When people say "Google Beater" these days, there's a reasonable chance that they're referring to "real time search", or to put it more simply, Twitter search. Google's Eric Schmidt engaged in a war of words with Twitter recently, and Techcrunch has declared that it's time to start thinking of Twitter as a search engine.
Twitter has distinguished itself from other communication channels in a few ways which have led to its importance as a source of search-able data:
- Messages are broadcast, and not shared in a close group: Twitter updates are public by default and appear in a "public timeline". Twitter's community has evolved in a way that most users want their updates to be public.
- One-way following is possible: Unlike other social networks that only allow a two-way "friendship" mechanism, Twitter allows any user to "follow" any other user's public timeline. This has helped make twitter a broadcast mechanism - many journalists and other trusted figures have tens of thousands of "followers" on Twitter.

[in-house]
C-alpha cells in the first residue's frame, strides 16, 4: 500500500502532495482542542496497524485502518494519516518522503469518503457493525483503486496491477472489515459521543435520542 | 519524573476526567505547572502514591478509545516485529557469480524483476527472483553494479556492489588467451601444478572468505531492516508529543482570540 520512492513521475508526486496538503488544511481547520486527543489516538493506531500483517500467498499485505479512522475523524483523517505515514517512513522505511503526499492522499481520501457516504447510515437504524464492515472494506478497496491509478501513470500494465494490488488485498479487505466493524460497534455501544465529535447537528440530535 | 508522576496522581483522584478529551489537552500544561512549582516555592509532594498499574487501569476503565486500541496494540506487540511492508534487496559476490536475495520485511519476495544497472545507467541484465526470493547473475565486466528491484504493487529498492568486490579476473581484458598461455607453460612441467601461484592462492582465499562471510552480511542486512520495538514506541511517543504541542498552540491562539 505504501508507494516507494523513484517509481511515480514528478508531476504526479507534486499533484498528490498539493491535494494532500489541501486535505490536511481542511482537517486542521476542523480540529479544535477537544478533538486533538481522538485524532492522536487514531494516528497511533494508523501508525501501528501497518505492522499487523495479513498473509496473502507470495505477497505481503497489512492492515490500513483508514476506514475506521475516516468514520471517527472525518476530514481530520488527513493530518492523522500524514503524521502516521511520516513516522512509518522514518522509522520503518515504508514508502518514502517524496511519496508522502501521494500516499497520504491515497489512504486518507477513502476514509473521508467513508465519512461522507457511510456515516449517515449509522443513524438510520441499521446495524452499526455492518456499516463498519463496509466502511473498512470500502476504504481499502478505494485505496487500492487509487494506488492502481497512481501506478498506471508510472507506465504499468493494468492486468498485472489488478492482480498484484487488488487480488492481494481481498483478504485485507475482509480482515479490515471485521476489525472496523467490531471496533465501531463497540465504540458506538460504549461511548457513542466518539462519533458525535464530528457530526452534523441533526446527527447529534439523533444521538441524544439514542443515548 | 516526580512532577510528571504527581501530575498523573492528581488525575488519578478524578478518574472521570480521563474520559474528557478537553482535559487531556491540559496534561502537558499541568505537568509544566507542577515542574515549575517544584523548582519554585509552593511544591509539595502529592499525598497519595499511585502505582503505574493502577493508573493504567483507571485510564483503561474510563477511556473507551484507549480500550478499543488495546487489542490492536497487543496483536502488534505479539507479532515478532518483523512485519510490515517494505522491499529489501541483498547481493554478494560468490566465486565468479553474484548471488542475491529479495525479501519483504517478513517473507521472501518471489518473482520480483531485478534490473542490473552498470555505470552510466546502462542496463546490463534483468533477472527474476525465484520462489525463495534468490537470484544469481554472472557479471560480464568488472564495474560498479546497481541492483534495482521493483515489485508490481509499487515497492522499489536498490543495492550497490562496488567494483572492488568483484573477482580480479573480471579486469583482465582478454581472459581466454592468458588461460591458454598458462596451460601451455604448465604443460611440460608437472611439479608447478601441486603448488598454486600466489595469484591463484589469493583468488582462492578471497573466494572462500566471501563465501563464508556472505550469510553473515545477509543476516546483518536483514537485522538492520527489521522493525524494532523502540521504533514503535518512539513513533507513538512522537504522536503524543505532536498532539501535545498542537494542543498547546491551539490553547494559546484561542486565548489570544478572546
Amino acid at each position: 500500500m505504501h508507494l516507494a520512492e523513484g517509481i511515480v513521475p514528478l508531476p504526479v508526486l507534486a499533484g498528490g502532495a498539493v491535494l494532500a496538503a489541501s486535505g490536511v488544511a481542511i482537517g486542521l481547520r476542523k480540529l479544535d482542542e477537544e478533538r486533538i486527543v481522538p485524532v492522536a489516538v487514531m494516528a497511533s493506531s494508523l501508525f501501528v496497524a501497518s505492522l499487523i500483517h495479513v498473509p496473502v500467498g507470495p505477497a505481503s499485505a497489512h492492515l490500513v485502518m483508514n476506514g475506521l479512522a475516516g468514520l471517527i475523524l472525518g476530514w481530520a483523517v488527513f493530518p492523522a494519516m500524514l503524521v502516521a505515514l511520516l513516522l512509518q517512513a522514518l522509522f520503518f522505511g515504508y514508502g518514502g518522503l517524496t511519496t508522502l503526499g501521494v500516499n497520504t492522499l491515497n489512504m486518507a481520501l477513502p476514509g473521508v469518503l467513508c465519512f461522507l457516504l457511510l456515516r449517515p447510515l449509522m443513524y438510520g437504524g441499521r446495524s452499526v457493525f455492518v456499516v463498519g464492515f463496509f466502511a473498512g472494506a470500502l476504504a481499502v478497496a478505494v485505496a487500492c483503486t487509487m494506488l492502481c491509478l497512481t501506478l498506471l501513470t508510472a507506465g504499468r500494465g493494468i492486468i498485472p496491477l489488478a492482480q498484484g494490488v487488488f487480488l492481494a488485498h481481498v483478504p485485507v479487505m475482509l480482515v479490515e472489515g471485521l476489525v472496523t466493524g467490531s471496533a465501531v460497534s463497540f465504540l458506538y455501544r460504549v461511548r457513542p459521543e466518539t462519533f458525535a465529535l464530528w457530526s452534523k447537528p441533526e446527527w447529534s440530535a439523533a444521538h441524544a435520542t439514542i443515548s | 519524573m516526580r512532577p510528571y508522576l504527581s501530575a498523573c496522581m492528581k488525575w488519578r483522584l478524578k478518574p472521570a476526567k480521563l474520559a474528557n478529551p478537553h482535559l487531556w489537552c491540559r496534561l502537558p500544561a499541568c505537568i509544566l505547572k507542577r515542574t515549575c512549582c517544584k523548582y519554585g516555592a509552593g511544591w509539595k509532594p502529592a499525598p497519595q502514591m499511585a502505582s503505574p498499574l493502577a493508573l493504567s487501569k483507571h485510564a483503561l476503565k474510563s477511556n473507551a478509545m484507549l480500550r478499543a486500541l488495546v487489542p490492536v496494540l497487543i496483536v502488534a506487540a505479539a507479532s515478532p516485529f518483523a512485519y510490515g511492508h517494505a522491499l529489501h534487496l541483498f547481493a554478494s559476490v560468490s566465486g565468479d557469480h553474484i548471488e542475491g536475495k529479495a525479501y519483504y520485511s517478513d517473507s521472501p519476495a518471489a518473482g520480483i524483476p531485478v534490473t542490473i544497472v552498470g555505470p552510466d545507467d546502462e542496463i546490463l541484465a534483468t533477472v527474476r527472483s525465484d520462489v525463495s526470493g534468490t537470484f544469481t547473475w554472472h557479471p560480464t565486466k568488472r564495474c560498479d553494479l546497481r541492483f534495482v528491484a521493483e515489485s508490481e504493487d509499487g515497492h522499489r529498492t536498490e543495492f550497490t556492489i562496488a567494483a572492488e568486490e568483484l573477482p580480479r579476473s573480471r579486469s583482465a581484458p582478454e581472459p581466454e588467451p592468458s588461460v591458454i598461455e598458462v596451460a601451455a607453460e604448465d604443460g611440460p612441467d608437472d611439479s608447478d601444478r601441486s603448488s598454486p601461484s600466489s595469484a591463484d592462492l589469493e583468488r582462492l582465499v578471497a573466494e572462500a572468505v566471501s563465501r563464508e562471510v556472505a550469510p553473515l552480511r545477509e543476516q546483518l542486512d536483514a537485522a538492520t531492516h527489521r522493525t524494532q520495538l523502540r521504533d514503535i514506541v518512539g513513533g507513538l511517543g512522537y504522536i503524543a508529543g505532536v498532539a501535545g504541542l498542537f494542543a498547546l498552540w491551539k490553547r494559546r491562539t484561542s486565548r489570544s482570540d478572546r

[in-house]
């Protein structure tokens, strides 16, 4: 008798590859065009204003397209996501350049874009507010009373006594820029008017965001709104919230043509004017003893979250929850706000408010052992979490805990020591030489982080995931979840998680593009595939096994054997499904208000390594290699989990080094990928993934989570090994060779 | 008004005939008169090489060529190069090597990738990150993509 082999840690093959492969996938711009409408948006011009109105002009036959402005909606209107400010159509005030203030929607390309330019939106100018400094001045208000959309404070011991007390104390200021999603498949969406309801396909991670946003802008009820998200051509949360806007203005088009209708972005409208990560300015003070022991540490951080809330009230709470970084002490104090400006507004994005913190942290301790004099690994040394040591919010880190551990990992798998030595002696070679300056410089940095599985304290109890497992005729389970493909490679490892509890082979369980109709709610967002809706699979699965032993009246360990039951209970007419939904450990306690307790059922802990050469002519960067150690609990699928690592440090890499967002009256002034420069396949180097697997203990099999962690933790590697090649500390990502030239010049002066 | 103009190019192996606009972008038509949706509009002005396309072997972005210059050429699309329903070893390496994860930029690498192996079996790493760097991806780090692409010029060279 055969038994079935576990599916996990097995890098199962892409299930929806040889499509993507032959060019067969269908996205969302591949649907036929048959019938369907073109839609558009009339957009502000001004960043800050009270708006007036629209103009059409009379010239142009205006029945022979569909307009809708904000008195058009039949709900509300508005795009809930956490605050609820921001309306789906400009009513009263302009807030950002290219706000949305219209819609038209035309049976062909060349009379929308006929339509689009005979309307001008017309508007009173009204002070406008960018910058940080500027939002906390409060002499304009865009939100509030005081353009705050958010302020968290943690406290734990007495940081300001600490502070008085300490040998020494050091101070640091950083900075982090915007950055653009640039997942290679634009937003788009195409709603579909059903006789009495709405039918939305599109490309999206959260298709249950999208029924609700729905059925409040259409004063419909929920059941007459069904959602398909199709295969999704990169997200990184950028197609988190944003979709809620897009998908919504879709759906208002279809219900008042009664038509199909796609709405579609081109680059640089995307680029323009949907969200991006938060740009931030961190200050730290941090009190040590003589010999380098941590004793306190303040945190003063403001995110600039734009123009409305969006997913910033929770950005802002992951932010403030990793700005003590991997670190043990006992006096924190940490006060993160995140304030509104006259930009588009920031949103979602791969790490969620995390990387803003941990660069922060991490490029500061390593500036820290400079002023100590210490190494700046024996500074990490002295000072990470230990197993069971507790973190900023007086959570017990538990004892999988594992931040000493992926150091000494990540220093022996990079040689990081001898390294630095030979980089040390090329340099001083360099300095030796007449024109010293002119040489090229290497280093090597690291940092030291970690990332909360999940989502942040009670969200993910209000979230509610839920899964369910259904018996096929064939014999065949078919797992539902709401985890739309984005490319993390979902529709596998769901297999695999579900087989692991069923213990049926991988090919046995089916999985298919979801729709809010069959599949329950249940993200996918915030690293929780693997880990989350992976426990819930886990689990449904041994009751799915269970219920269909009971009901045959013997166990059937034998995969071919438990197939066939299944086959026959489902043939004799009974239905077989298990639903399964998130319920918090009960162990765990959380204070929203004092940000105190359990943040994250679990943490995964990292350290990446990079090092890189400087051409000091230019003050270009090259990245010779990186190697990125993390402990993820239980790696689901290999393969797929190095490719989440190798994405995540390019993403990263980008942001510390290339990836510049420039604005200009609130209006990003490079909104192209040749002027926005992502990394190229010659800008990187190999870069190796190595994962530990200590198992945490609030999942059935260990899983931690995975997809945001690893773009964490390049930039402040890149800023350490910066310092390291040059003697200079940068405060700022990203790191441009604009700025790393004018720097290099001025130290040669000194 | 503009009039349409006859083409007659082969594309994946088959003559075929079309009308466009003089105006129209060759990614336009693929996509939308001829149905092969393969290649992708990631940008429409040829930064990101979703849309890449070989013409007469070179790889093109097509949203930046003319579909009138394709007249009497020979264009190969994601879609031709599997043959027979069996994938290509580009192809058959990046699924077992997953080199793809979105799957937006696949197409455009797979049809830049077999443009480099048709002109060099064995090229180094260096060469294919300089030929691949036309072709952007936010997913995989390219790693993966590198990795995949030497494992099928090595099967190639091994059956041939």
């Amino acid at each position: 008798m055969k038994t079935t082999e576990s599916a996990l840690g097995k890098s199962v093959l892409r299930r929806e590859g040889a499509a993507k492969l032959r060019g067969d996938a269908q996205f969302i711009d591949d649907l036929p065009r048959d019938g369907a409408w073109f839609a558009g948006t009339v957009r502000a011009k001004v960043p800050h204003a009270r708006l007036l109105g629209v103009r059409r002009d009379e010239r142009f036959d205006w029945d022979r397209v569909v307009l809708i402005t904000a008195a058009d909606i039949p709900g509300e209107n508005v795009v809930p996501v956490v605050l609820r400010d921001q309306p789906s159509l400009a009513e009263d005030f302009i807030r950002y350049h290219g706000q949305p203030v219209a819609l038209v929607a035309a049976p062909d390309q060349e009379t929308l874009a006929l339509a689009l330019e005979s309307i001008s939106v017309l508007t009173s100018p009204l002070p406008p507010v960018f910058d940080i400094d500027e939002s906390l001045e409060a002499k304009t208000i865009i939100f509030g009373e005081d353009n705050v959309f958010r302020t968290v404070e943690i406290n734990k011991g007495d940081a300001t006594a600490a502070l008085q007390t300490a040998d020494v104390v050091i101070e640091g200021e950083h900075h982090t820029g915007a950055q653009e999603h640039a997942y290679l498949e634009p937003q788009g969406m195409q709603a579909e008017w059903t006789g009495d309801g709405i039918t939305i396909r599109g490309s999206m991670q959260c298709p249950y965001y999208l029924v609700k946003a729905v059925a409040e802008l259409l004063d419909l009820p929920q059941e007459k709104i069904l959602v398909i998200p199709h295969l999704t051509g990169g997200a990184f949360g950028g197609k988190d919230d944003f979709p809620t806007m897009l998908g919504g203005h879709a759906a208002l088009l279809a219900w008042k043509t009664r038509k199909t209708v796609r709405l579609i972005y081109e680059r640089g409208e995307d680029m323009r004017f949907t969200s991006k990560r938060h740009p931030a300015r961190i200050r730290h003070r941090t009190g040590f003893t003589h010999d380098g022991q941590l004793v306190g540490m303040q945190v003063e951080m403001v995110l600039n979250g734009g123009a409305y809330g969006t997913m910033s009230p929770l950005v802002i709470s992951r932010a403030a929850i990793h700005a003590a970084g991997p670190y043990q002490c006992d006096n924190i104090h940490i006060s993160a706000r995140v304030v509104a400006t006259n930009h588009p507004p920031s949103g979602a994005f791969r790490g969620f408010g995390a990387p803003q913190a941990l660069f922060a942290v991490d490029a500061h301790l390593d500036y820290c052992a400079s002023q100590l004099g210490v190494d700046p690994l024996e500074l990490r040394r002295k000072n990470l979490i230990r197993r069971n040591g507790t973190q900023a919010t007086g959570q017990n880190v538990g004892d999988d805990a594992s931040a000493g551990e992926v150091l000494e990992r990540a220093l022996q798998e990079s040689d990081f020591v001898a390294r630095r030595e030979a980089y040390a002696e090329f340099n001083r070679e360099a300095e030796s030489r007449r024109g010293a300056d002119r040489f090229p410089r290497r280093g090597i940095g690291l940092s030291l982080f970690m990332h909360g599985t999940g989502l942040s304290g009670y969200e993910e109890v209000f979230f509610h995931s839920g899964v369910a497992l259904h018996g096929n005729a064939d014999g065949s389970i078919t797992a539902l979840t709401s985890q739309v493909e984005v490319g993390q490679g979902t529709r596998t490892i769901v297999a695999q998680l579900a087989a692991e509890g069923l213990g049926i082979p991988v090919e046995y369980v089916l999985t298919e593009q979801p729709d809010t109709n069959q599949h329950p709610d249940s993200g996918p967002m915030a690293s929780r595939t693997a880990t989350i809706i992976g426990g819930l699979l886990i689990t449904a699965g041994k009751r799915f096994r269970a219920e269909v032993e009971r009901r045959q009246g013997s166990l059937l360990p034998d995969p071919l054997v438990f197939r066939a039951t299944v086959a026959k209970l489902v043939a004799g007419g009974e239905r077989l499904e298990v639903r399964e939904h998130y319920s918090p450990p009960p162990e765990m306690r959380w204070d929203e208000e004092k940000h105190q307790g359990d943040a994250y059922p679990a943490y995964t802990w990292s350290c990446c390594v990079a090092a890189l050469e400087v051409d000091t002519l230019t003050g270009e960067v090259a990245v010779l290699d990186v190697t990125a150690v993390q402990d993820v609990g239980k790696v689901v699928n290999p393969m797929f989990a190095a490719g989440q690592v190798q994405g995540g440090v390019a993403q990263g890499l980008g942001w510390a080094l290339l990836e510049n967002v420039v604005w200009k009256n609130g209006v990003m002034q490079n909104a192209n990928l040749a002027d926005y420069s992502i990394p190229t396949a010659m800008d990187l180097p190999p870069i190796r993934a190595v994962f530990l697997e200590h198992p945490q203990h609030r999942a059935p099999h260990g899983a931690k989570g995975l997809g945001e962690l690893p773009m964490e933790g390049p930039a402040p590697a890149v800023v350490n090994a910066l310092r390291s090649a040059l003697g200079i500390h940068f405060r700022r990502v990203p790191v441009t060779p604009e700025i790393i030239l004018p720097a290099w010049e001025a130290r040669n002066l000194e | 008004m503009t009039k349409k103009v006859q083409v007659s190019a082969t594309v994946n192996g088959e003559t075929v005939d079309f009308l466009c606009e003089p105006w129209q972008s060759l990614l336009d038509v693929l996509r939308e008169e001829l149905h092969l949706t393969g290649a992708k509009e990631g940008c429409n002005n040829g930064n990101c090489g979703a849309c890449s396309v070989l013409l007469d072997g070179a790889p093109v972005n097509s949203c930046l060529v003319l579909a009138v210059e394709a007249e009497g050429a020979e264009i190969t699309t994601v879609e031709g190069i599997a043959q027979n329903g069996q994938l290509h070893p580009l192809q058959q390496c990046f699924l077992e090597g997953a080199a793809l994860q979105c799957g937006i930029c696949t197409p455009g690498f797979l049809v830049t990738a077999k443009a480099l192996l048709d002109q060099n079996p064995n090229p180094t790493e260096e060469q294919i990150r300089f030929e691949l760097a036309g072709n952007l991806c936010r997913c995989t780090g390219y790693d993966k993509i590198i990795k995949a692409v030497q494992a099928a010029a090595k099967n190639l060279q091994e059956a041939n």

- Anyone can "reply" to any user's post: Twitter doesn't have any restrictions on who you can reply to (unless, of course, you indulge in spamming, which's detected by Twitter and you get blacklisted).
- Messages are broadcast in real time: Twitter updates show up in your followers' feed instantly
- Useful messages get relayed many times over: Twitter's community has created a mechanism of re-tweeting a message, which helps relay important messages to large groups of people.
- Twitter users tag their posts for searchability: The use of "hashtags" on Twitter is a means by which the community can help twitter searchers find specific information around one theme - e.g., tweets about the Mumbai Attacks were tagged #mumbai